Those high level estimates are what often are so wrong. I think that one of the biggest reasons is that as project team members we’re giving estimates like “2 weeks”. “2 weeks” isn’t really an estimate, it’s a guess, a prediction.
An estimate is something like “1-4 weeks” or “3-5 days”. It really should be a range. One big downside of single-point guesses is that the guess is likely to be treated like a promise. On the other hand, giving a ranged estimate opens the discussion of what could happen (risks) that would push the effort towards the worst case end of the estimate or bring it in towards the best case end.
One of the primary problems is that project managers need a single number to plug into MS Project (or any number of similar tools). That coupled with the observation that these single-point guesses (especially at the high-level) are treated as promises pretty much make a person want to give up on high-level estimation altogether.
If you always give all of your estimates in ranges (e.g. 4-6 person weeks, 1-3 days, 6-9 staff months, etc) it is quite clear that it is an estimate, not a prediction or a promise. Giving a range opens the discussion of what could happen (risks) that would push the effort towards the worst case end of the estimate or bring it in towards the best case end.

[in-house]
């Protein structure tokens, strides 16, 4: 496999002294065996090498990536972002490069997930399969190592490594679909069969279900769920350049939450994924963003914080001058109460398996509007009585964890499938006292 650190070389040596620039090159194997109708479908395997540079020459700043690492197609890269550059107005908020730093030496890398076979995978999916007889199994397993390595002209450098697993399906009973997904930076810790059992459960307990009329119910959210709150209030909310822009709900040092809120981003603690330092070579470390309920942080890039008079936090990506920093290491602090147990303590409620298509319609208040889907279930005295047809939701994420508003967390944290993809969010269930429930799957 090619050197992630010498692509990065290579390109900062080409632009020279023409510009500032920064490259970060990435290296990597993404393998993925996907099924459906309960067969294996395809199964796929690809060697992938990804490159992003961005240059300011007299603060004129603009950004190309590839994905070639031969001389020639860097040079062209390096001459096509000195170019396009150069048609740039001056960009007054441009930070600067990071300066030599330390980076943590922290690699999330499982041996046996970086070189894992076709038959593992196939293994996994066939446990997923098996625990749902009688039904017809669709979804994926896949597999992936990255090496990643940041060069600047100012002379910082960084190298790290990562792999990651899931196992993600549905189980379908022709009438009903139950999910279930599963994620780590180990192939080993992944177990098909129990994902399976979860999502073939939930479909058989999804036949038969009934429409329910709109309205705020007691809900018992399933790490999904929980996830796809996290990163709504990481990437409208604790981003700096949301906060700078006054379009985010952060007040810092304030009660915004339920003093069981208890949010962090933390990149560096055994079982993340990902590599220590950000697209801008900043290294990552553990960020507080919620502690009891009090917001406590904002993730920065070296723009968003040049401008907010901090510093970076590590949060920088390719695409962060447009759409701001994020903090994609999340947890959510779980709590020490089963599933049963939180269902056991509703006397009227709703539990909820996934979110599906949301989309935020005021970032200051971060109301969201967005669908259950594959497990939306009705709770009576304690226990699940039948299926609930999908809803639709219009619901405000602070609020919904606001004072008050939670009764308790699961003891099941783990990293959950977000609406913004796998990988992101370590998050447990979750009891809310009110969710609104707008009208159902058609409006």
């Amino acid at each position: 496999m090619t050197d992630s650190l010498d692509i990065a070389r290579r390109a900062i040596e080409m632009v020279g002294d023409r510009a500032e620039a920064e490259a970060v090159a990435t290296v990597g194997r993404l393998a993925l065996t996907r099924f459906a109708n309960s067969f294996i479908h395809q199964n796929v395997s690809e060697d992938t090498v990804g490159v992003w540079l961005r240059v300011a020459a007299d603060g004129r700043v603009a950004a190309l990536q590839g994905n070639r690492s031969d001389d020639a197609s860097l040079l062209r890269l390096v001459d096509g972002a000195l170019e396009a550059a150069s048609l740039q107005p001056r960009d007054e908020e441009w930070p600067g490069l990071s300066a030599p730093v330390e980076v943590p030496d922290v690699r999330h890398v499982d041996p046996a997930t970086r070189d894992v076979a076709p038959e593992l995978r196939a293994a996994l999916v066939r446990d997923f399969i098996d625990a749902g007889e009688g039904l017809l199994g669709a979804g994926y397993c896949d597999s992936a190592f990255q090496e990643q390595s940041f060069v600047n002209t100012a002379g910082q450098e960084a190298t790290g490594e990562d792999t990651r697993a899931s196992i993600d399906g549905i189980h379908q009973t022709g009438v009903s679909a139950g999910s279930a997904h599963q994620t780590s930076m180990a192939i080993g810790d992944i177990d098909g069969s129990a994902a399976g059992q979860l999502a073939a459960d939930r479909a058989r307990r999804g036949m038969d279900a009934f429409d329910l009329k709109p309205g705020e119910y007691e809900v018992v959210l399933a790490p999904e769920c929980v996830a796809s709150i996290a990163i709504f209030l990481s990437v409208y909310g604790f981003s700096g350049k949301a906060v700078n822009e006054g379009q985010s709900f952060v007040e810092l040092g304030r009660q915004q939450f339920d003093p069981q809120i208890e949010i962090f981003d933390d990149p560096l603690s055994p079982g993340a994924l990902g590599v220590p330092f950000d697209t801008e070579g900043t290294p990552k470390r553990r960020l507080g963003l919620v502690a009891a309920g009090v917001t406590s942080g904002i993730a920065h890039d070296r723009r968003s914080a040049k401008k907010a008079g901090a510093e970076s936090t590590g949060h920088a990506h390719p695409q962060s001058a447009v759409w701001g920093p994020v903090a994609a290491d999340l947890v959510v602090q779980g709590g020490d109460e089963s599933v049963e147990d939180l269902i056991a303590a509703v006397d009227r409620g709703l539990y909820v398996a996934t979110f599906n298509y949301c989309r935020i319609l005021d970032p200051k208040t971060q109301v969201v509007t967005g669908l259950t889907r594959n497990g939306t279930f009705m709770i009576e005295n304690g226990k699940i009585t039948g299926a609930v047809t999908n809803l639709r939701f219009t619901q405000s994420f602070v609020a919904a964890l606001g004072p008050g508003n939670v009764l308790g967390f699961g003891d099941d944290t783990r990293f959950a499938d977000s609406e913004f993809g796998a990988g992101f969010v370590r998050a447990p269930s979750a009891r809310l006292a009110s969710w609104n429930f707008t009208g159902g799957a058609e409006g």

Another nice thing about ranged estimates is that when you are asked to estimate something with poorly defined requirements you can give wide ranges to communicate the uncertainty. Well defined, believable requirements get estimates like 5-7 weeks whereas poorly defined, nebulous requirements get estimates like 4-20 weeks. This is especially true when giving high-level estimates.
There’s pretty much no way to get around doing high-level estimates. Your business needs some idea of the investment required to complete a project in order to make trade-offs. Hopefully this happens before your development team spends a bunch of time doing detailed estimates. Also folks in other departments (e.g. marketing, operations, manufacturing,…) need some idea of when they are likely to take delivery of the software. A team that can accurately (not precisely) give high-level estimates for these things gives their company a real competitive advantage.
So while it is frustrating, there are ways to do it and retain your sanity.